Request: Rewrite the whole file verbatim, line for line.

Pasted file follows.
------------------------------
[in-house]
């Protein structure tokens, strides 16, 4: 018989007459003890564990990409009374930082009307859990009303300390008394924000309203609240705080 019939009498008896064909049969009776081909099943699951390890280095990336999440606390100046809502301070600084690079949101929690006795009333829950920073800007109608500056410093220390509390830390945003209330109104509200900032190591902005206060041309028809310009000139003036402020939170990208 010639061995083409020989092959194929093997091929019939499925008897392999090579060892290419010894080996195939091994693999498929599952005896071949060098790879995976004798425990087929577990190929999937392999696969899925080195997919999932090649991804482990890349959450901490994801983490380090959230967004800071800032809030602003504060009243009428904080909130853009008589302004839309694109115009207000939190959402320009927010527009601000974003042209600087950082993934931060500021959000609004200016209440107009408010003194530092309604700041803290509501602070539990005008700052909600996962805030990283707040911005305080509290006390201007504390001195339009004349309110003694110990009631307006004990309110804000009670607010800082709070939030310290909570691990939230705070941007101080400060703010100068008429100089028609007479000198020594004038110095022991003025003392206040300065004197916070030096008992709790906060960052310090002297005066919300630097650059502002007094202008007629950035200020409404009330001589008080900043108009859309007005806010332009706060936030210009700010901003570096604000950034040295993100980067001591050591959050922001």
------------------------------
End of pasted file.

[in-house]
């Protein structure tokens, strides 16, 4: 018989007459003890564990990409009374930082009307859990009303300390008394924000309203609240705080 019939009498008896064909049969009776081909099943699951390890280095990336999440606390100046809502301070600084690079949101929690006795009333829950920073800007109608500056410093220390509390830390945003209330109104509200900032190591902005206060041309028809310009000139003036402020939170990208 010639061995083409020989092959194929093997091929019939499925008897392999090579060892290419010894080996195939091994693999498929599952005896071949060098790879995976004798425990087929577990190929999937392999696969899925080195997919999932090649991804482990890349959450901490994801983490380090959230967004800071800032809030602003504060009243009428904080909130853009008589302004839309694109115009207000939190959402320009927010527009601000974003042209600087950082993934931060500021959000609004200016209440107009408010003194530092309604700041803290509501602070539990005008700052909600996962805030990283707040911005305080509290006390201007504390001195339009004349309110003694110990009631307006004990309110804000009670607010800082709070939030310290909570691990939230705070941007101080400060703010100068008429100089028609007479000198020594004038110095022991003025003392206040300065004197916070030096008992709790906060960052310090002297005066919300630097650059502002007094202008007629950035200020409404009330001589008080900043108009859309007005806010332009706060936030210009700010901003570096604000950034040295993100980067001591050591959050922001």